I posit that it is a meaningful transition for them to coach entrepreneurs and manage a portfolio of startup investments.
I’d like to illustrate my hypothesis by exploring two case studies.
Finding His Creative Mojo: From Ad Agency to Angel
David is a successful CEO of a world leading advertising agency. He has been focused for the last 12 years on growing the business, its reputation and its people. When he first approached me he felt that something wasn’t quite right. he had used an executive coach for many years, so understood the paradigm. Yet he realized that he needed to work more with a transformational coach. A coach who not only understood the business landscape, but also had firsthand knowledge and understanding of and empathy with people going through a transformational journey.
He loved to sing in the shower, especially on mornings before a big pitch, or when he was traveling on business. But he found himself no longer singing. This was the initial signpost for him to realize that it was time for him to go on a different journey. Many people ignore these early warning signals until it’s too late for them to change.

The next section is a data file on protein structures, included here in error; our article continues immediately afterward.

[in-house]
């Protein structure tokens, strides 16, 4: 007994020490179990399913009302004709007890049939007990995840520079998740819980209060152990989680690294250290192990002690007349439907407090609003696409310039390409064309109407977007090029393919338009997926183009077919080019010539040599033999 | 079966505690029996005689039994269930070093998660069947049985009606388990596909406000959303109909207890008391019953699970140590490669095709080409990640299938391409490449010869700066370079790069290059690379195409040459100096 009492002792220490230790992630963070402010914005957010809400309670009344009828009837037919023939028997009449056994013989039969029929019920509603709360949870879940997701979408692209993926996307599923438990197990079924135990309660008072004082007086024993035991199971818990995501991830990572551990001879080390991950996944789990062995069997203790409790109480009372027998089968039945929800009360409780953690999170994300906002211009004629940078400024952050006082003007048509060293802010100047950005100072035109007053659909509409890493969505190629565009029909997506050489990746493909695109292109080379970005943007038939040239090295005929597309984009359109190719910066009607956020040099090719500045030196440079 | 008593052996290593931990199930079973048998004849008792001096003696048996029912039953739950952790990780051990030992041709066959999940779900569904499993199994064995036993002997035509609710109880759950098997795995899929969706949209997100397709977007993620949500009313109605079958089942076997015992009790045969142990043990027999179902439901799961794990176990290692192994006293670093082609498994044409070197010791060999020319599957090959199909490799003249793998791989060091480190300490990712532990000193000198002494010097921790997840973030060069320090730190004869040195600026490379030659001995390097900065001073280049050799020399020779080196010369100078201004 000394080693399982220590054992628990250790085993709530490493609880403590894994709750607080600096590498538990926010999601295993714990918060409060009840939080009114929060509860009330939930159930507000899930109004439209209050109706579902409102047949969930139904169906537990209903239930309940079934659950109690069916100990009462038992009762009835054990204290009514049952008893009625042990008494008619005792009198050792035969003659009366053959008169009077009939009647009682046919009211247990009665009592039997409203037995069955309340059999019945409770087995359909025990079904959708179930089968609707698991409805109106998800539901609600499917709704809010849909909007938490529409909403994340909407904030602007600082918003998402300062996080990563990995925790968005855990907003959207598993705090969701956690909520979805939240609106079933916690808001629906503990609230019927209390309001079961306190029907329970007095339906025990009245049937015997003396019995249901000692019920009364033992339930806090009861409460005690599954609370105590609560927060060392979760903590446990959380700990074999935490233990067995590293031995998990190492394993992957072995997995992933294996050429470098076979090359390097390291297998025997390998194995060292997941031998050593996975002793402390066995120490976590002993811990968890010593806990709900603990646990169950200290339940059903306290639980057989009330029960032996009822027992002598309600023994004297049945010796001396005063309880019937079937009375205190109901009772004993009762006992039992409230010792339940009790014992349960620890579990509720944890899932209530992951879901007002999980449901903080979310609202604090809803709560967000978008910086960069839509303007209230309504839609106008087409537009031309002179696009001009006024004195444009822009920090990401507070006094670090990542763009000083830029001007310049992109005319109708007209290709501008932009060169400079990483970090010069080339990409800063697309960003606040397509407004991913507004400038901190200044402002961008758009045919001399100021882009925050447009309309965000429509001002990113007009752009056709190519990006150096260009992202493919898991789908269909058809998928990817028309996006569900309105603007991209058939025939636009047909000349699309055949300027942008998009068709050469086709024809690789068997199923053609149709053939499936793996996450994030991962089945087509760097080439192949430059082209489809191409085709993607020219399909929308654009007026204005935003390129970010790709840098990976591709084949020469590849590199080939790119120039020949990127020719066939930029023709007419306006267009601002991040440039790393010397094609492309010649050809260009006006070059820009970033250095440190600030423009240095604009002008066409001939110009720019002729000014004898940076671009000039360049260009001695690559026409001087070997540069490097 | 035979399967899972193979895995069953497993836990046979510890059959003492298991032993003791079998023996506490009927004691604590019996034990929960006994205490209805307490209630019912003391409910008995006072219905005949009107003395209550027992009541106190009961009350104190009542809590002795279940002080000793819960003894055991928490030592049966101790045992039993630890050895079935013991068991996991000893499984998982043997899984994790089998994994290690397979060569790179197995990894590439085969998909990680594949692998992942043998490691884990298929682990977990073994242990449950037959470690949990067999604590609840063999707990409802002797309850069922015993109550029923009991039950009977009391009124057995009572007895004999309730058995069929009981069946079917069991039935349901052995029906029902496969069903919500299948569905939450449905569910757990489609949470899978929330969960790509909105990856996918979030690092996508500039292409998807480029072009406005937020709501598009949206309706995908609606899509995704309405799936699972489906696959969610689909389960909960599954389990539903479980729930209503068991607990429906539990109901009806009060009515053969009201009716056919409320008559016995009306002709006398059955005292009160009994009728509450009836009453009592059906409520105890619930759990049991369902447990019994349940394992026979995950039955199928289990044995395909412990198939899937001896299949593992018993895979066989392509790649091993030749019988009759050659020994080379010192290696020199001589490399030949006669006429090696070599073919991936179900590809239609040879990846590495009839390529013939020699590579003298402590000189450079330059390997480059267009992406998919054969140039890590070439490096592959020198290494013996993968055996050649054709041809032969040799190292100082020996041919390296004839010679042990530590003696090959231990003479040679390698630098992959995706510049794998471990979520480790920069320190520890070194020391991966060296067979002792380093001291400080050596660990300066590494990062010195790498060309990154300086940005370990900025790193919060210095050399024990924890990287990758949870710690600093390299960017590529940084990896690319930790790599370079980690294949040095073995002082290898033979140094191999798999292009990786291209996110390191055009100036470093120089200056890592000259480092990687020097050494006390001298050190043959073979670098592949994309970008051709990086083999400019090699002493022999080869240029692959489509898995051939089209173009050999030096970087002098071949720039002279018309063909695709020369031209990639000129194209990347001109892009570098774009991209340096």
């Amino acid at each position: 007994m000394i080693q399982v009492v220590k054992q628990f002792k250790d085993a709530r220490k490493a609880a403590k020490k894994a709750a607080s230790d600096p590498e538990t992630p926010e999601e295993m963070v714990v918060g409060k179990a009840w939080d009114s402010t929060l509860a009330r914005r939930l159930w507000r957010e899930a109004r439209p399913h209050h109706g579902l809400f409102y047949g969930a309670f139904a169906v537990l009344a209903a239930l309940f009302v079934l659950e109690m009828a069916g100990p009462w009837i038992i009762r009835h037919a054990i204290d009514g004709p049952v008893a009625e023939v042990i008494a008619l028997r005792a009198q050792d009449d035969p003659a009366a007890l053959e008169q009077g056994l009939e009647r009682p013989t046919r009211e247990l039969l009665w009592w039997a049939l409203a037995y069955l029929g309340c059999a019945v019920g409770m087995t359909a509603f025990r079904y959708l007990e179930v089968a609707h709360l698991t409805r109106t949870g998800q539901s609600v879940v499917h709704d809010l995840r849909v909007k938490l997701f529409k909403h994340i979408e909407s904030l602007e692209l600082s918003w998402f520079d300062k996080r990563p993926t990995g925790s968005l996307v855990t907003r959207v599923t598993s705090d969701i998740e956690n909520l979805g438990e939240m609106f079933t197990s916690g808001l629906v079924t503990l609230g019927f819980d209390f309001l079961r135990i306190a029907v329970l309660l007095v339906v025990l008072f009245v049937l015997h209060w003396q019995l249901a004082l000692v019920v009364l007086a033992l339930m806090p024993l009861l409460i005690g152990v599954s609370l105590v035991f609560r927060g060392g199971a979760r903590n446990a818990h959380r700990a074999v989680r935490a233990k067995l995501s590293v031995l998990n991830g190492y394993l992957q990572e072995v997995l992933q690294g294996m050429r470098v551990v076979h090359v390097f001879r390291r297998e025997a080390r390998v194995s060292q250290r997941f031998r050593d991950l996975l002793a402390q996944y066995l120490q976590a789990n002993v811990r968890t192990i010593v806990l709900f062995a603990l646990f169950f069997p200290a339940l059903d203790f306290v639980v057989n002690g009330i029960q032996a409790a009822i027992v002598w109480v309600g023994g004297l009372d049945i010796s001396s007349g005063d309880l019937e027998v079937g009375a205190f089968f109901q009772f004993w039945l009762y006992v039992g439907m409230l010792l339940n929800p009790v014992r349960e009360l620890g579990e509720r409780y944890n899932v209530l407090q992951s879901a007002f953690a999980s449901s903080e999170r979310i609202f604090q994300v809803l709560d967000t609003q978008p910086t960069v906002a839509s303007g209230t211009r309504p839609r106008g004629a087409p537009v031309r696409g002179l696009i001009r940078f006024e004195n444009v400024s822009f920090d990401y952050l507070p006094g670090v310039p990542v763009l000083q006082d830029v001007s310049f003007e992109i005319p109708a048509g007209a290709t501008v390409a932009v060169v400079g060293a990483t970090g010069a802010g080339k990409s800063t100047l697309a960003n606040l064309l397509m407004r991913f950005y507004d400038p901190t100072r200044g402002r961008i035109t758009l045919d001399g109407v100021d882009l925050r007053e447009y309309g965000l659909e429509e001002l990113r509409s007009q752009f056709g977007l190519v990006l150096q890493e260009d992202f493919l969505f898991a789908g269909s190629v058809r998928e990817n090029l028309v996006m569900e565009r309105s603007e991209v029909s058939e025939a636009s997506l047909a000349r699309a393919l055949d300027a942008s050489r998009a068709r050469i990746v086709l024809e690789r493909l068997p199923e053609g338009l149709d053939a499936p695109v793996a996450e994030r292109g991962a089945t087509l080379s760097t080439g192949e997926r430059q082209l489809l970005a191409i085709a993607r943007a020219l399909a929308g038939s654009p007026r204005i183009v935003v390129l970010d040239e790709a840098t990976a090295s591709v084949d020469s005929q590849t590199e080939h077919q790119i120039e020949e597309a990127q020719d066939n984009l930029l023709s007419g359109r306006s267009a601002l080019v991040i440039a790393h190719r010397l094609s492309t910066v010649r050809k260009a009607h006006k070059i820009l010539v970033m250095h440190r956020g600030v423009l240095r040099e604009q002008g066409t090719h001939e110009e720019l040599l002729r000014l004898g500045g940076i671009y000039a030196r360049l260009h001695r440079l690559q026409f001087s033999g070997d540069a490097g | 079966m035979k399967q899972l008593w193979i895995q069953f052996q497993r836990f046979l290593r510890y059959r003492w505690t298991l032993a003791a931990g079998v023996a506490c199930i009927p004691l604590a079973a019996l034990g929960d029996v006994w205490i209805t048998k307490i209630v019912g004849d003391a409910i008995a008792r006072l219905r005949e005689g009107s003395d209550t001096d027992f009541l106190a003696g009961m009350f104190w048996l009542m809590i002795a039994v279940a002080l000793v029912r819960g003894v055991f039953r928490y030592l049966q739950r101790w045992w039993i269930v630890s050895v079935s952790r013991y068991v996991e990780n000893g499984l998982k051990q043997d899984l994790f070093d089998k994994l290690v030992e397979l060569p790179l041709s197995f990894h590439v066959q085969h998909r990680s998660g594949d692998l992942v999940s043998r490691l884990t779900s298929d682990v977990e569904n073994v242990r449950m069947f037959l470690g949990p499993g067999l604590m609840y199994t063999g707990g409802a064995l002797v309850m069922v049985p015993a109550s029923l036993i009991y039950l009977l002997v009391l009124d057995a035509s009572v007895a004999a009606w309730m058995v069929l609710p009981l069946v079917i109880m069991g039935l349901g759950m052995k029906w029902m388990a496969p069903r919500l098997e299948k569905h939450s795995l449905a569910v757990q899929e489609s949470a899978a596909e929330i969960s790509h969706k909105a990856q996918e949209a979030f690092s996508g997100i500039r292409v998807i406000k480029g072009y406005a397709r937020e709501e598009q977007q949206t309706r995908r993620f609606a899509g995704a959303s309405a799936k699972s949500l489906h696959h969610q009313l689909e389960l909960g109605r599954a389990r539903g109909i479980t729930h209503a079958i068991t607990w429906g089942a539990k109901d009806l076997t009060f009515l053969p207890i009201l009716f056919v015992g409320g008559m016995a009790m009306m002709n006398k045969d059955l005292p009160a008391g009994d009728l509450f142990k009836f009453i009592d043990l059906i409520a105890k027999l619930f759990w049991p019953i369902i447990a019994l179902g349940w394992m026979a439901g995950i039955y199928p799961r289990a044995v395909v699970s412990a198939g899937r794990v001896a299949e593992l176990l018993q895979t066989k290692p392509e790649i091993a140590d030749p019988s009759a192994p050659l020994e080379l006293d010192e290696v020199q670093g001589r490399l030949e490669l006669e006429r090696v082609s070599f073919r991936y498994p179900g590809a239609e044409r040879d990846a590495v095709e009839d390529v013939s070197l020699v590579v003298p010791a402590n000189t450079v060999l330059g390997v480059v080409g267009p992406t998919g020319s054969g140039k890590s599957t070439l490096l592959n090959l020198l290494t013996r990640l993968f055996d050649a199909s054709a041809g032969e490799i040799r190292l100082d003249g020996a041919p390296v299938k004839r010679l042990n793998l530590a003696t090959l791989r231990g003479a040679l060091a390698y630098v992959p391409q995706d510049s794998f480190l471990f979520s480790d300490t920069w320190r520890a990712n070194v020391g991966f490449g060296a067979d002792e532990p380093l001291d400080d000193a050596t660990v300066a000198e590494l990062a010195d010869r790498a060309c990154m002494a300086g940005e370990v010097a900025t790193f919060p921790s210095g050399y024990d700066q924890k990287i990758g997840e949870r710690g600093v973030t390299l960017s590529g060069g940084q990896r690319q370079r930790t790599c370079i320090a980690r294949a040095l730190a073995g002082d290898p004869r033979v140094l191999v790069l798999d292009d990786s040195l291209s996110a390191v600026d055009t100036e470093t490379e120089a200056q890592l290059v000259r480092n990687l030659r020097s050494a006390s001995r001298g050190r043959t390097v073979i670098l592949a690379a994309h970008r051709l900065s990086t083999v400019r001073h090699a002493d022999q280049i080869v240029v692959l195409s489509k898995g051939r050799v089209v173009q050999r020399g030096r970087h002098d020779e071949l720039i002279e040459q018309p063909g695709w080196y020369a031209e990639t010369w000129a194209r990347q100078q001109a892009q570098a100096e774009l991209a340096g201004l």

We spent our initial time together exploring what had excited him before. We delved into what areas he most feared. We explored if there were deep, unresolved issues that could stand in the way of him making a transformational shift. It is always best to work through such issues in the early phases of a transformation. They may cause blockages in your ability to perform. They could also act as blinkers to you discovering what you find purposeful.
We started the process of getting him to hear his inner voice. It had been suppressed for many years by his ego. This voice is always there in every one of us. We may suppress it to the point were it is so faint that we cannot hear it. What we were looking for from his inner voice was a deeper understanding of what resonated for David. What was his true soul work? In his 20s, he had worked with some start up companies on their market positioning. He had also been active in creating a technology spin out from his advertising agency.
He came to the realization that it was time for him to move on from running the operational, day-to-day side of his agency. It was time for him to get back into the world of creating. At his core he was a creative, which is why he had been so successful in the advertising arena. In particular, though, it was time for David to move deeper into the world of startups. Meaning and purpose for him was about building companies that were making a difference in the world.
This was never going to be a binary process, with him being an operational executive one day and a startup portfolio player the next. We had set that expectation early on. He knew it was a significant journey. It would have many moments: some positive, some negative.